Here is your Morning Brief for the morning of March 5, 2013. Give Chad your feedback below and tune in to The Chad Hasty Show for these and many more topics from 8:30 to 11am.


1. Cruz Missle (link)

Senator Ted Cruz has made friends and enemies in D.C. already. In Texas though, voters aren't fazed by his style.

Republican Ted Cruz may be ruffling some feathers in Washington, but the freshman senator's in-your-face style apparently doesn't bother voters back home in Texas.

The Tea Party favorite is viewed favorably by 39% of voters in a new University of Texas/Texas Tribune poll, compared with 28% who view him unfavorably. Sixteen percent of voters say neither and 17% have no opinion.

"He's playing pretty well with the voters he cares about — the conservatives in Texas," Daron Shaw, co-director of the poll, told the Texas Tribune.

Cruz's questioning of Chuck Hagel during the Defense secretary's confirmation hearing drew criticism from Democrats and Republicans. In just two months in Congress, his approach has earned him nicknames such as "Cruz Missile" and "The GOP's Nasty Newcomer," according to Fox News.

Cruz told Politico and The New York Times he's just living up to his promise that "I would come to Washington to shake-up the status quo."

Cruz is doing exactly what he promised to do. The only people that are upset by the actions of Senator Cruz are Democrats (shocking!) and the establishment that thinks freshman lawmakers should just sit in the back and not speak.

Kudos to Senator Cruz.

2. Napolitano to Release More Illegals (link)

Homeland Security Secretary Janet Napolitano said yesterday that more illegal immigrants will be released from jail due to the sequester. According to the Daily Caller, the releases will continue for the foreseeable future.

Homeland Security Secretary Janet Napolitano promised to release more illegal immigrants into the United States, saying the budget sequester has left her no choice.

Several hundred detainees have already released because of the sequester, she insisted. They were released on bail, or because their legal status had changed, she said.

“We’re going to continue to do that … for the foreseeable future,” Napolitano said at a March 4 breakfast meeting hosted by Politico. “We are going to manage our way through this by identifying the lowest risk detainees, and putting them into some kind of alternative to release.”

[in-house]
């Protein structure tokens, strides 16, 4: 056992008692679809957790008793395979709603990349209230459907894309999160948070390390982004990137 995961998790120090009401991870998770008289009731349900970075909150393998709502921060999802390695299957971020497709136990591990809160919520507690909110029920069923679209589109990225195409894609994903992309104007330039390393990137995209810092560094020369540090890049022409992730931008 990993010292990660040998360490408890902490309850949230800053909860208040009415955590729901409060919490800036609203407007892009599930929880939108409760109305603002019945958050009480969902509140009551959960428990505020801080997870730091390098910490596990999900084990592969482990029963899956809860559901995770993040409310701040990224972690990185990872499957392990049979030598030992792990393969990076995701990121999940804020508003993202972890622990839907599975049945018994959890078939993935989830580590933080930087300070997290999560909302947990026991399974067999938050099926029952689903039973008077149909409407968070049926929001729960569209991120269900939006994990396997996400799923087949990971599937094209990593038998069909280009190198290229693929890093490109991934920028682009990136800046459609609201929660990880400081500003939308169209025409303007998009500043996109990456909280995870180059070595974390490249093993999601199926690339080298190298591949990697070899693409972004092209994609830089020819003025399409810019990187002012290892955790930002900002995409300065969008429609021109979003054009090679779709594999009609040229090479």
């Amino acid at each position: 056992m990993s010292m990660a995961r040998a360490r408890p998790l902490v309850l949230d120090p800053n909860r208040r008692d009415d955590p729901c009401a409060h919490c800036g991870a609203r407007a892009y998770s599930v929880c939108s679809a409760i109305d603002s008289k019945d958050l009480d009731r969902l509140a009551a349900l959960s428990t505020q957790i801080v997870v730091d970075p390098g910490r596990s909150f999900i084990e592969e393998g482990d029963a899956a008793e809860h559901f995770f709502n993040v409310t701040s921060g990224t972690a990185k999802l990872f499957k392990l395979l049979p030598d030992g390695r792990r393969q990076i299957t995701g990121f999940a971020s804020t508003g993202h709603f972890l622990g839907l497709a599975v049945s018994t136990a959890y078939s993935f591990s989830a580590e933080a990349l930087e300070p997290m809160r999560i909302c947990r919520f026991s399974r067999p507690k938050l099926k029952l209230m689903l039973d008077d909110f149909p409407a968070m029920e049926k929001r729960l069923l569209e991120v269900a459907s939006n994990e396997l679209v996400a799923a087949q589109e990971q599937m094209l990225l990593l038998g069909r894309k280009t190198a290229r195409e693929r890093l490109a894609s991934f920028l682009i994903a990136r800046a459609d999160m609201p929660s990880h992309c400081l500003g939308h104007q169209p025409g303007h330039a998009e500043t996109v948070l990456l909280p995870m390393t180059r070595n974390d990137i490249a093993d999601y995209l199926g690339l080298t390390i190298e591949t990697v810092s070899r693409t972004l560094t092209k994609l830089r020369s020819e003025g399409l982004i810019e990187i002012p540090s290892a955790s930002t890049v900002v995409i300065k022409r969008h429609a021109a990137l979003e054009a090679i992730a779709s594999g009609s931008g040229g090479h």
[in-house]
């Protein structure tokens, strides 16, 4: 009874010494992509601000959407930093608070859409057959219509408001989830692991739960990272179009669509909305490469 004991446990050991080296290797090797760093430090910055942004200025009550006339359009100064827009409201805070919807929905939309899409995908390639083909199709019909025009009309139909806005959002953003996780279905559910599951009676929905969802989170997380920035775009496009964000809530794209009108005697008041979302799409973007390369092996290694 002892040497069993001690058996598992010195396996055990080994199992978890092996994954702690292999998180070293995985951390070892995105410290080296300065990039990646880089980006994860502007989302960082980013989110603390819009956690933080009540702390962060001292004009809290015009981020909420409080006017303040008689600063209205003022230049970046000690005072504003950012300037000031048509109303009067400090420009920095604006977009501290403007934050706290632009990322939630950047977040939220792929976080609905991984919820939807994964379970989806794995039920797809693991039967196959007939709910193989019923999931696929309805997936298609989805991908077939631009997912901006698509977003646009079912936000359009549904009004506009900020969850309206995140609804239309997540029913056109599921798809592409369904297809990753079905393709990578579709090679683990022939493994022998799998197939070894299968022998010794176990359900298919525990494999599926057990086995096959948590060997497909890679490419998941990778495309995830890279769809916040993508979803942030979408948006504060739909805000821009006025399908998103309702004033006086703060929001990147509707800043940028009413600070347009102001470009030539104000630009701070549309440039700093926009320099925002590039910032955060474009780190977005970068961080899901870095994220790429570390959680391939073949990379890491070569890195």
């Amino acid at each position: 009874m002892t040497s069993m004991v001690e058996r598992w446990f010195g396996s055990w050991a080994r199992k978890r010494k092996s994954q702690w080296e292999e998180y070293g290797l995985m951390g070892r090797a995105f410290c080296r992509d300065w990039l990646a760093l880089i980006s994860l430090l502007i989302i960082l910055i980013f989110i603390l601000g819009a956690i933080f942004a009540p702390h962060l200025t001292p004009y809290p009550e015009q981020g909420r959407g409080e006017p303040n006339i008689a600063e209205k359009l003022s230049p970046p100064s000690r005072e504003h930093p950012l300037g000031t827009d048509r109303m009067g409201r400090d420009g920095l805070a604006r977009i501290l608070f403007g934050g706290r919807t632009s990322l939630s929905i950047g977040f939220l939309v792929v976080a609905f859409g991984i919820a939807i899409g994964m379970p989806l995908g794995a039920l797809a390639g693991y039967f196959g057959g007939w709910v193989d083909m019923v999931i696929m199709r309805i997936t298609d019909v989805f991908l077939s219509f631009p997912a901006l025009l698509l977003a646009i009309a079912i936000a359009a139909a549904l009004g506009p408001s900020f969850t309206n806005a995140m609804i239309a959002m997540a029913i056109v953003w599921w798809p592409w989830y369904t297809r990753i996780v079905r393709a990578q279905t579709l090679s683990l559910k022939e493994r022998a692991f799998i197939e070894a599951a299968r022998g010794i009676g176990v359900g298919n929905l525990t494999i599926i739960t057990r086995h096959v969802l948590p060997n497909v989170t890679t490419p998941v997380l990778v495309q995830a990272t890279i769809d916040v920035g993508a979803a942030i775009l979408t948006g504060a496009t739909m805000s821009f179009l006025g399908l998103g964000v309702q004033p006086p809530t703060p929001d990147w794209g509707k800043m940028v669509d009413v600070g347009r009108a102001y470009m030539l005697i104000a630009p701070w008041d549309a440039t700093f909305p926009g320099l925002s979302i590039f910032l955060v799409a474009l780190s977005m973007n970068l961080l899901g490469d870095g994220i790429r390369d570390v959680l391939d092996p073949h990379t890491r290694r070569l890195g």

However, Napolitano’s statement clashed with a March 1 report by The Associated Press, which said that internal agency documents show that her managers had already released 2,000 detainees, and planned to release 3,000 more detainees.

Napolitano’s threat reflects the White House’s determination to ramp up public distress until the GOP agrees to another tax increase.

Under the sequester, budgets at the Pentagon and the numerous civilian agencies are being cut by roughly 8 percent from March to September. The cuts will trim roughly 1 percent from federal spending in 2013.

President Barack Obama suggested the sequester plan in 2011, and is now refusing any changes until the GOP agrees to tax increases.

This is all part of the administrations plan to scare the American people into action. Obama wants higher taxes and it appears as though he is ready to tear this country apart until he gets them. I don't buy for one minute that these people had to be released.

3. No Set Price (link)

If you were worried that it costs thousands of dollars to meet with President Obama, don't be. The White House yesterday said there is no set price.

There is no "set price" to meet with President Obama, White House press secretary Jay Carney said Monday amid continued outcry over the role of Organizing for Action, the outside group supporting the president's agenda.

"Any notion that there is a set price for a meeting with the president of the United States is just wrong," Carney said during his daily briefing.

Since OFA is intended to back the president's agenda, it makes sense that Obama would meet with the group, Carney said. "As anyone would expect, the president would likely meet with their representatives to discuss his agenda."

"But, again, any notion that there's a price for meeting with the president is simply wrong," he added.

Carney's comments followed critical weekend editorials from The New York Times and The Washington Post. Major donors will get spots on an advisory board that will have regular meetings with the president, "behavior that has become all too common in this town and carries more than a whiff of influence-peddling," the Post editorial board said.

The Times was more blunt, writing that a spot on the advisory board "is nothing more than a fancy way of setting a price for access to Mr. Obama."

There is price to meet with Obama. Except for when there is a price, but it's not a set price or anything.

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